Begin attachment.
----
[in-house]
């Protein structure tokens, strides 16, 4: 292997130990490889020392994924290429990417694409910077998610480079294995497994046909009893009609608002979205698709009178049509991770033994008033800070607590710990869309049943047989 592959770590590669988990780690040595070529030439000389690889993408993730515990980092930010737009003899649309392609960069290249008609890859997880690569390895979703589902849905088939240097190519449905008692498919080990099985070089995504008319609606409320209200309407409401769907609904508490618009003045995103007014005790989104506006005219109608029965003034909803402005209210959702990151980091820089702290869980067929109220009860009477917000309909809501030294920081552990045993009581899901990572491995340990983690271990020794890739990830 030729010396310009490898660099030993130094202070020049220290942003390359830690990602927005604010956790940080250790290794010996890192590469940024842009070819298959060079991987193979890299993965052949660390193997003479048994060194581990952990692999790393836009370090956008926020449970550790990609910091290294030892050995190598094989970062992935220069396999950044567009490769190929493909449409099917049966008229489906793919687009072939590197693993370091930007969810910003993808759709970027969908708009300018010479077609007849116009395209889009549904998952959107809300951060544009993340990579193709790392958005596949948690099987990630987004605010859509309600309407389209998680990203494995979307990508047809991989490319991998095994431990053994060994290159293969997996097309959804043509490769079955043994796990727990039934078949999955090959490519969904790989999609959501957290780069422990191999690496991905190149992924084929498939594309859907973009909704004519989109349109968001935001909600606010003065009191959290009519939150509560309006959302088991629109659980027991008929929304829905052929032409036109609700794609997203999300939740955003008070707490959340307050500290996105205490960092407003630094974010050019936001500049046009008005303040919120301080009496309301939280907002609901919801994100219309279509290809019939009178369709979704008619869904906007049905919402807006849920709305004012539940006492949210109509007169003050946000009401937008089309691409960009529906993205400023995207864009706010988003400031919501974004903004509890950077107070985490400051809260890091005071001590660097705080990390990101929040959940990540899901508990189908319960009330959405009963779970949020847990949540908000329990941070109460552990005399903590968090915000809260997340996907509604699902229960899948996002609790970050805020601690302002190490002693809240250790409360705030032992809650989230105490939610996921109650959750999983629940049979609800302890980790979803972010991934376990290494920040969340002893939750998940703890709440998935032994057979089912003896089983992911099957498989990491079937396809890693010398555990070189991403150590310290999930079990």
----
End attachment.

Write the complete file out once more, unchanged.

[in-house]
């Protein structure tokens, strides 16, 4: 292997130990490889020392994924290429990417694409910077998610480079294995497994046909009893009609608002979205698709009178049509991770033994008033800070607590710990869309049943047989 592959770590590669988990780690040595070529030439000389690889993408993730515990980092930010737009003899649309392609960069290249008609890859997880690569390895979703589902849905088939240097190519449905008692498919080990099985070089995504008319609606409320209200309407409401769907609904508490618009003045995103007014005790989104506006005219109608029965003034909803402005209210959702990151980091820089702290869980067929109220009860009477917000309909809501030294920081552990045993009581899901990572491995340990983690271990020794890739990830 030729010396310009490898660099030993130094202070020049220290942003390359830690990602927005604010956790940080250790290794010996890192590469940024842009070819298959060079991987193979890299993965052949660390193997003479048994060194581990952990692999790393836009370090956008926020449970550790990609910091290294030892050995190598094989970062992935220069396999950044567009490769190929493909449409099917049966008229489906793919687009072939590197693993370091930007969810910003993808759709970027969908708009300018010479077609007849116009395209889009549904998952959107809300951060544009993340990579193709790392958005596949948690099987990630987004605010859509309600309407389209998680990203494995979307990508047809991989490319991998095994431990053994060994290159293969997996097309959804043509490769079955043994796990727990039934078949999955090959490519969904790989999609959501957290780069422990191999690496991905190149992924084929498939594309859907973009909704004519989109349109968001935001909600606010003065009191959290009519939150509560309006959302088991629109659980027991008929929304829905052929032409036109609700794609997203999300939740955003008070707490959340307050500290996105205490960092407003630094974010050019936001500049046009008005303040919120301080009496309301939280907002609901919801994100219309279509290809019939009178369709979704008619869904906007049905919402807006849920709305004012539940006492949210109509007169003050946000009401937008089309691409960009529906993205400023995207864009706010988003400031919501974004903004509890950077107070985490400051809260890091005071001590660097705080990390990101929040959940990540899901508990189908319960009330959405009963779970949020847990949540908000329990941070109460552990005399903590968090915000809260997340996907509604699902229960899948996002609790970050805020601690302002190490002693809240250790409360705030032992809650989230105490939610996921109650959750999983629940049979609800302890980790979803972010991934376990290494920040969340002893939750998940703890709440998935032994057979089912003896089983992911099957498989990491079937396809890693010398555990070189991403150590310290999930079990």